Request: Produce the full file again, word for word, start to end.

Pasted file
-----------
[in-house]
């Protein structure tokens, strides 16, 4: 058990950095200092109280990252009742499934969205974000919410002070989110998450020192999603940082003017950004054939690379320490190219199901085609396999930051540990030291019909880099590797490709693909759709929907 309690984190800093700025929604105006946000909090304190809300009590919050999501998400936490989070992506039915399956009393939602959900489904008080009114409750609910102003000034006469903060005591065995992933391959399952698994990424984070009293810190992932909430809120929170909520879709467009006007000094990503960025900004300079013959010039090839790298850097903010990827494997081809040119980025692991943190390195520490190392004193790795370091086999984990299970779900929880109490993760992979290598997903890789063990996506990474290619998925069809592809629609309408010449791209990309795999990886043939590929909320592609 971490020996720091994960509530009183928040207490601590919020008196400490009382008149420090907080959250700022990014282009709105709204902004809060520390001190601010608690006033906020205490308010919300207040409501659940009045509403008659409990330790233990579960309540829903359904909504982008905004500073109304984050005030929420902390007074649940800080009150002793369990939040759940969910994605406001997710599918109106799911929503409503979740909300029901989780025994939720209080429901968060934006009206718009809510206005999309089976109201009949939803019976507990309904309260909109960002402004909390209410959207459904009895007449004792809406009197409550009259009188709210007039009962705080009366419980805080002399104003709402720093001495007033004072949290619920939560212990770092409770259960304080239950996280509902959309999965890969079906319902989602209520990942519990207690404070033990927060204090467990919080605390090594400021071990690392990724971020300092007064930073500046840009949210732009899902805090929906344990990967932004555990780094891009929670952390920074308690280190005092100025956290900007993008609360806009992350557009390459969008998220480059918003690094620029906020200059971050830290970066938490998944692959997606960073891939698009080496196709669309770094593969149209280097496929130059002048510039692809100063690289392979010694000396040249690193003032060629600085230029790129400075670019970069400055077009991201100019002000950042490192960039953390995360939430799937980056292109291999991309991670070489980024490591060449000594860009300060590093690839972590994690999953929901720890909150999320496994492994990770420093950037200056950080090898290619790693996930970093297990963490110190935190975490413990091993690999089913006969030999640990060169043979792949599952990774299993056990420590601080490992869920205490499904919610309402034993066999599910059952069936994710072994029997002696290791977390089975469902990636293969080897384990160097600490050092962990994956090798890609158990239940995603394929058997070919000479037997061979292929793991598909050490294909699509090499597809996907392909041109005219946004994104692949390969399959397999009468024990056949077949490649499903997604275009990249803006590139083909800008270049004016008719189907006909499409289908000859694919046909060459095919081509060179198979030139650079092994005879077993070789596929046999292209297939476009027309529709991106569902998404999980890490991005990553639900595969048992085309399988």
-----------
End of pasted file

[in-house]
């Protein structure tokens, strides 16, 4: 058990950095200092109280990252009742499934969205974000919410002070989110998450020192999603940082003017950004054939690379320490190219199901085609396999930051540990030291019909880099590797490709693909759709929907 309690984190800093700025929604105006946000909090304190809300009590919050999501998400936490989070992506039915399956009393939602959900489904008080009114409750609910102003000034006469903060005591065995992933391959399952698994990424984070009293810190992932909430809120929170909520879709467009006007000094990503960025900004300079013959010039090839790298850097903010990827494997081809040119980025692991943190390195520490190392004193790795370091086999984990299970779900929880109490993760992979290598997903890789063990996506990474290619998925069809592809629609309408010449791209990309795999990886043939590929909320592609 971490020996720091994960509530009183928040207490601590919020008196400490009382008149420090907080959250700022990014282009709105709204902004809060520390001190601010608690006033906020205490308010919300207040409501659940009045509403008659409990330790233990579960309540829903359904909504982008905004500073109304984050005030929420902390007074649940800080009150002793369990939040759940969910994605406001997710599918109106799911929503409503979740909300029901989780025994939720209080429901968060934006009206718009809510206005999309089976109201009949939803019976507990309904309260909109960002402004909390209410959207459904009895007449004792809406009197409550009259009188709210007039009962705080009366419980805080002399104003709402720093001495007033004072949290619920939560212990770092409770259960304080239950996280509902959309999965890969079906319902989602209520990942519990207690404070033990927060204090467990919080605390090594400021071990690392990724971020300092007064930073500046840009949210732009899902805090929906344990990967932004555990780094891009929670952390920074308690280190005092100025956290900007993008609360806009992350557009390459969008998220480059918003690094620029906020200059971050830290970066938490998944692959997606960073891939698009080496196709669309770094593969149209280097496929130059002048510039692809100063690289392979010694000396040249690193003032060629600085230029790129400075670019970069400055077009991201100019002000950042490192960039953390995360939430799937980056292109291999991309991670070489980024490591060449000594860009300060590093690839972590994690999953929901720890909150999320496994492994990770420093950037200056950080090898290619790693996930970093297990963490110190935190975490413990091993690999089913006969030999640990060169043979792949599952990774299993056990420590601080490992869920205490499904919610309402034993066999599910059952069936994710072994029997002696290791977390089975469902990636293969080897384990160097600490050092962990994956090798890609158990239940995603394929058997070919000479037997061979292929793991598909050490294909699509090499597809996907392909041109005219946004994104692949390969399959397999009468024990056949077949490649499903997604275009990249803006590139083909800008270049004016008719189907006909499409289908000859694919046909060459095919081509060179198979030139650079092994005879077993070789596929046999292209297939476009027309529709991106569902998404999980890490991005990553639900595969048992085309399988």